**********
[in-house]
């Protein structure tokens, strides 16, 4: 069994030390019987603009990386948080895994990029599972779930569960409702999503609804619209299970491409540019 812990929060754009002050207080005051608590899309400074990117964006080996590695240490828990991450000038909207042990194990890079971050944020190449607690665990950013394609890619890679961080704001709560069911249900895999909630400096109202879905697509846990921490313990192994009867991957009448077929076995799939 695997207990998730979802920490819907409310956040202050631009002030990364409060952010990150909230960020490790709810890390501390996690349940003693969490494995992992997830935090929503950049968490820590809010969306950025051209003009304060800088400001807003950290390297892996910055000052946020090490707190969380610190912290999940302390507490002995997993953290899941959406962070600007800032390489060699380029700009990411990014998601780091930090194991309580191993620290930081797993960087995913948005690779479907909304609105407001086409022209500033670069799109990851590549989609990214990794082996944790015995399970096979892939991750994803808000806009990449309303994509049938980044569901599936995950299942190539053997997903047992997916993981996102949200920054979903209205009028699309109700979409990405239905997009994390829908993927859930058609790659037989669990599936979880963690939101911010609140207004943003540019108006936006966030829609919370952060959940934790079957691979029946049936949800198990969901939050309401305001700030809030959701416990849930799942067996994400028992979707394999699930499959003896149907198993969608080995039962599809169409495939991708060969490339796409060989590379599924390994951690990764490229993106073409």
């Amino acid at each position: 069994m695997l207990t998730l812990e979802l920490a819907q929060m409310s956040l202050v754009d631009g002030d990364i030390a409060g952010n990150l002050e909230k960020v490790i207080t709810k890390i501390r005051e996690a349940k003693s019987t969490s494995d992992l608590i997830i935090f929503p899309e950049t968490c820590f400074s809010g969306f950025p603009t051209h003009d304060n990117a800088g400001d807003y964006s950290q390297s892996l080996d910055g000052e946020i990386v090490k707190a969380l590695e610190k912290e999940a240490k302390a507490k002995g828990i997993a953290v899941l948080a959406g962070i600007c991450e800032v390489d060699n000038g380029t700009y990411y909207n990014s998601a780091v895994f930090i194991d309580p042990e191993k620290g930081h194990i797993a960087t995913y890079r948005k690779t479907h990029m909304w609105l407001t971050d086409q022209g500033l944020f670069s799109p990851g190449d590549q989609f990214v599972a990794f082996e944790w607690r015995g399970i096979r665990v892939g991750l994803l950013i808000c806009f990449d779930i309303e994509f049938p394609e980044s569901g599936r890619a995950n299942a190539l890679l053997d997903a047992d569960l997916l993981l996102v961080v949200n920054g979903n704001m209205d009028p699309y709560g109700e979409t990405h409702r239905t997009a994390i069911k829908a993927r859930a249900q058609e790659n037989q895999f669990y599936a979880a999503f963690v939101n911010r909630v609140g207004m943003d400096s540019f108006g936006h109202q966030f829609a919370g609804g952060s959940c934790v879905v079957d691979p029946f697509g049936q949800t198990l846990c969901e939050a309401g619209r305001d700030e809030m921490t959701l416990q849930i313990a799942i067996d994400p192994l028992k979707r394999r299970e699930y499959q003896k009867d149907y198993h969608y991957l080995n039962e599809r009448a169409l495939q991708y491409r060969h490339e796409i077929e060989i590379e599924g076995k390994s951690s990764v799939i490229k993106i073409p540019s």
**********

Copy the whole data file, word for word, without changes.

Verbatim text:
[in-house]
């Protein structure tokens, strides 16, 4: 069994030390019987603009990386948080895994990029599972779930569960409702999503609804619209299970491409540019 812990929060754009002050207080005051608590899309400074990117964006080996590695240490828990991450000038909207042990194990890079971050944020190449607690665990950013394609890619890679961080704001709560069911249900895999909630400096109202879905697509846990921490313990192994009867991957009448077929076995799939 695997207990998730979802920490819907409310956040202050631009002030990364409060952010990150909230960020490790709810890390501390996690349940003693969490494995992992997830935090929503950049968490820590809010969306950025051209003009304060800088400001807003950290390297892996910055000052946020090490707190969380610190912290999940302390507490002995997993953290899941959406962070600007800032390489060699380029700009990411990014998601780091930090194991309580191993620290930081797993960087995913948005690779479907909304609105407001086409022209500033670069799109990851590549989609990214990794082996944790015995399970096979892939991750994803808000806009990449309303994509049938980044569901599936995950299942190539053997997903047992997916993981996102949200920054979903209205009028699309109700979409990405239905997009994390829908993927859930058609790659037989669990599936979880963690939101911010609140207004943003540019108006936006966030829609919370952060959940934790079957691979029946049936949800198990969901939050309401305001700030809030959701416990849930799942067996994400028992979707394999699930499959003896149907198993969608080995039962599809169409495939991708060969490339796409060989590379599924390994951690990764490229993106073409």
């Amino acid at each position: 069994m695997l207990t998730l812990e979802l920490a819907q929060m409310s956040l202050v754009d631009g002030d990364i030390a409060g952010n990150l002050e909230k960020v490790i207080t709810k890390i501390r005051e996690a349940k003693s019987t969490s494995d992992l608590i997830i935090f929503p899309e950049t968490c820590f400074s809010g969306f950025p603009t051209h003009d304060n990117a800088g400001d807003y964006s950290q390297s892996l080996d910055g000052e946020i990386v090490k707190a969380l590695e610190k912290e999940a240490k302390a507490k002995g828990i997993a953290v899941l948080a959406g962070i600007c991450e800032v390489d060699n000038g380029t700009y990411y909207n990014s998601a780091v895994f930090i194991d309580p042990e191993k620290g930081h194990i797993a960087t995913y890079r948005k690779t479907h990029m909304w609105l407001t971050d086409q022209g500033l944020f670069s799109p990851g190449d590549q989609f990214v599972a990794f082996e944790w607690r015995g399970i096979r665990v892939g991750l994803l950013i808000c806009f990449d779930i309303e994509f049938p394609e980044s569901g599936r890619a995950n299942a190539l890679l053997d997903a047992d569960l997916l993981l996102v961080v949200n920054g979903n704001m209205d009028p699309y709560g109700e979409t990405h409702r239905t997009a994390i069911k829908a993927r859930a249900q058609e790659n037989q895999f669990y599936a979880a999503f963690v939101n911010r909630v609140g207004m943003d400096s540019f108006g936006h109202q966030f829609a919370g609804g952060s959940c934790v879905v079957d691979p029946f697509g049936q949800t198990l846990c969901e939050a309401g619209r305001d700030e809030m921490t959701l416990q849930i313990a799942i067996d994400p192994l028992k979707r394999r299970e699930y499959q003896k009867d149907y198993h969608y991957l080995n039962e599809r009448a169409l495939q991708y491409r060969h490339e796409i077929e060989i590379e599924g076995k390994s951690s990764v799939i490229k993106i073409p540019s």